Legislature passes budget adjustments in advance of tax debate

March 26, 2024, 5 p.m. ·

Senators watch as votes are tallied on budget adjustments (Photo by Fred Knapp, Nebraska Public Media News)
Senators watch as votes are tallied on budget adjustments (Photo by Fred Knapp, Nebraska Public Media News)

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The Nebraska Legislature gave final approval to adjustments in the state budget today/Tuesday, amid questions about how they will work with significant tax changes lawmakers are about to consider.

Most of the state’s current two-year, $10.8 billion budget was determined last year, so what was being considered Tuesday were adjustments to that. The biggest one was $65 million more in state aid to schools, where expenses were about two and a half percent higher than previously estimated. Still, projections show the state will end next fiscal year with $549 million more than its legally required budget reserve.

However, that could change, as Sen. Machaela Cavanaugh confirmed in an exchange with Appropriations Committee Chair Sen. Rob Clements.

“I don't understand what the thought is with this budget. It seemed like we had $549 million. But that's not really the case. Because if we spend that, then we're going to have a massive deficit next year,” Cavanaugh said.

“Yes, because we've got a lot of spending bills in the hopper,” Clements replied.

Those bills “in the hopper” range from increasing tax breaks for elderly or disabled homeowners, to expanding teacher training programs. If all those bills passed, in addition to the budget, the state would fall $272 million below its legally required budget reserve three years from now.

Sen. Lou Ann Linehan said that possibility reflects the fact that power is dispersed among the 49 senators, and any bill that gets out of committee is calculated in a potential deficit, whether it will pass or not.

“We could go back to way most legislatures work, and we'll just let the speaker and Appropriations chairman decide what we're all going to do. And we won't have any priority bills and we won't be allowed to speak and everything will add up just perfectly, because none of the rest have (sic) us get any input. I don't think that's really what we want to do,” Linehan said.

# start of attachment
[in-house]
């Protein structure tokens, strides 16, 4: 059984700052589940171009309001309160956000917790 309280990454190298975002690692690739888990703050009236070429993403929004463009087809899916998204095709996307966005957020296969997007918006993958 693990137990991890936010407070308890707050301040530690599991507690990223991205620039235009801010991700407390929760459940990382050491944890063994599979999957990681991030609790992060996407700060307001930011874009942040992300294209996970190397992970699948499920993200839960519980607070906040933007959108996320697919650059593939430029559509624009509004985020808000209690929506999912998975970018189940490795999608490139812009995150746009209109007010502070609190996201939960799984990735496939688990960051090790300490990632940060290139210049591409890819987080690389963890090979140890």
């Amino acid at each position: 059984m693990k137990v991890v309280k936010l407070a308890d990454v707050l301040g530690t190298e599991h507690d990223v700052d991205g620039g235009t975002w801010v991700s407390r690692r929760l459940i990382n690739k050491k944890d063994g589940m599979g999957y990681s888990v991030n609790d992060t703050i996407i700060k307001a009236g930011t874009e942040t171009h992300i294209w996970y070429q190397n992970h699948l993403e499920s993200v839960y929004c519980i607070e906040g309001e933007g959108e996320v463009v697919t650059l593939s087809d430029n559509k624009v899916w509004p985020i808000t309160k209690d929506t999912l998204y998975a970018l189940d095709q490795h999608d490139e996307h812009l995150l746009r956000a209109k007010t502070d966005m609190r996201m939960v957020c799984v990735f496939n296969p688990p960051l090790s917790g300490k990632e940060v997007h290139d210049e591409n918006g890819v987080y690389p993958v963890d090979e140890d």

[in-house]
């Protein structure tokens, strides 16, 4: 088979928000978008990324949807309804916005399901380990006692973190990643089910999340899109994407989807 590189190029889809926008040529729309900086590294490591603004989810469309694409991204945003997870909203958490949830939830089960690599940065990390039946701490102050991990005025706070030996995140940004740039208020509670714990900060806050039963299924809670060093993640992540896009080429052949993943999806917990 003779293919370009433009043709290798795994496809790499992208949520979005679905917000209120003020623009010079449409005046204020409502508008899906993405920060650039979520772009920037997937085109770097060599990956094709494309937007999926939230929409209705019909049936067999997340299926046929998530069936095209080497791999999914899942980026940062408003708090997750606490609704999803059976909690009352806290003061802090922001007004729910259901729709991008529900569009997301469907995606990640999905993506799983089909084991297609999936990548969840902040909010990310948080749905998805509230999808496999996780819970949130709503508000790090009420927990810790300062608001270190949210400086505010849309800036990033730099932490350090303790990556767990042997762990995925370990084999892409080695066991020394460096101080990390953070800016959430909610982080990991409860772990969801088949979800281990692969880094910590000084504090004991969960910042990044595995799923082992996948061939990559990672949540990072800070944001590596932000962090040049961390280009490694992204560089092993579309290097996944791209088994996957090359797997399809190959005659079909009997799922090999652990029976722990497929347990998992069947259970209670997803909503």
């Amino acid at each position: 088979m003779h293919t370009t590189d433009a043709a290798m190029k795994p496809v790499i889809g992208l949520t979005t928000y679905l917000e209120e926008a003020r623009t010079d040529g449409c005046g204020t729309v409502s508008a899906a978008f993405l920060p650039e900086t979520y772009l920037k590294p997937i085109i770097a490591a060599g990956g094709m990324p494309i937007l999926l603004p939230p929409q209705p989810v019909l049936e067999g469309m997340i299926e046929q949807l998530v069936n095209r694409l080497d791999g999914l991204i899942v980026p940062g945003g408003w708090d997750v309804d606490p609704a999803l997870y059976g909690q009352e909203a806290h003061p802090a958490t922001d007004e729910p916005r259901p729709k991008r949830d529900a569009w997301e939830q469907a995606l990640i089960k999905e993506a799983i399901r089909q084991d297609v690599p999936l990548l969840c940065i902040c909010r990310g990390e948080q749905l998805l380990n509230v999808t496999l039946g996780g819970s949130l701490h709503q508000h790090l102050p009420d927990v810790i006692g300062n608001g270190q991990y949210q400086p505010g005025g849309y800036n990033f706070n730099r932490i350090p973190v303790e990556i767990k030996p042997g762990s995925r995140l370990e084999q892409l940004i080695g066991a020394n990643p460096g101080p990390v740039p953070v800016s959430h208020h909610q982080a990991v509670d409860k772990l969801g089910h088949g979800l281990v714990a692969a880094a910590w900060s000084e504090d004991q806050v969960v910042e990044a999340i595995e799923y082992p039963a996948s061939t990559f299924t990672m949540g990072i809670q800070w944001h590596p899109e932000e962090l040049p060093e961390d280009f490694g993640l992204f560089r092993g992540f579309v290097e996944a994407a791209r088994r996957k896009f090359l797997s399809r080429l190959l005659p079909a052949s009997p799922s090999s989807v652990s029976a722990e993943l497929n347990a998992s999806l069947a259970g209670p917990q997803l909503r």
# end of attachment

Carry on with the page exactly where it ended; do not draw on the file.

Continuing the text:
Linehan said senators should pass the budget, and then negotiate about any other spending they want to pass. But Sen. John Cavanaugh said any projected deficit reflects decisions made previously.

“We’re facing this cliff effect of decreasing revenue because of the tax cuts we passed in the last couple of years that have not fully gone into effect. And so here we are pushing and crunching all of this funding together to make it look like we're fiscally solvent in the current fiscal cycle, and those chickens are gonna come home to roost,” Cavanaugh said.

On the other hand, Sen. Mike Jacobson praised the budget.

“We have an Appropriations Committee who has done a great job of being mindful of the budget. The Revenue Committee works on the other side to figure out how we can make sure that the people who generate these dollars, also known as the taxpayers of Nebraska, are being fairly treated,” Jacobson said.

Senators voted 42-6 to pass the main budget bill. It now goes to Gov. Jim Pillen, who has the option to veto specific line items. They also voted 37-8 to approve a bill that transfers money from various funds that have accumulated a surplus to make the budget balance.

Also Tuesday, the Revenue Committee voted to approve a 62-page printout of tax changes it had already approved in concept last week. The bill, LB388, is part of Pillen’s initiative to lower property taxes by replacing them with other taxes. It would raise the state sales tax rate from the current 5.5 percent to 6.5 percent, although that increase could be less if revenues exceed projections.

The committee voted 7-1 to advance the bill to the full Legislature for debate. Sen. Linehan, chair of the Revenue Committee, said the bill would be a huge step toward increasing state support of schools, an area where Nebraska has consistently ranked toward the bottom among the states.

Sen. George Dungan, who was absent when the committee considered the bill last week, cast the lone ‘no’ vote.

“I’m just generally opposed to the increase in the sales tax that’s been outlined in that bill. I think anytime we’re talking about shifting the burden from one tax structure over to another is problematic. Generally speaking, our sales tax is regressive, and it hurts everyday working people in Nebraska. And so I think that saying we’re going to reduce property taxes by raising the sales tax disproportionately harms people in my community,” Dungan said.

Under the bill, the sales tax increase would be reduced if, by the end of the fiscal year on June 30, state revenues exceed projections by more than 3.5 percent. The way the bill is written, the rate could theoretically wind up at 6.5, 6.25, 6, 5.75, or the existing 5.5 percent.

Linehan has welcomed the possibility of less than a one percentage point increase, saying it could end up being only half a percent. But Dungan said he dislikes the uncertainty.

“One of my big problems with that structure is it makes it very confusing both for us as a state to anticipate our future revenues, but also for everyday shops and stores to determine what their prices might have to be down the road,” he said.

How the rest of the Legislature views that, and other proposed changes, will be seen in the coming days. Debate on the tax bill is expected to begin as soon as Wednesday.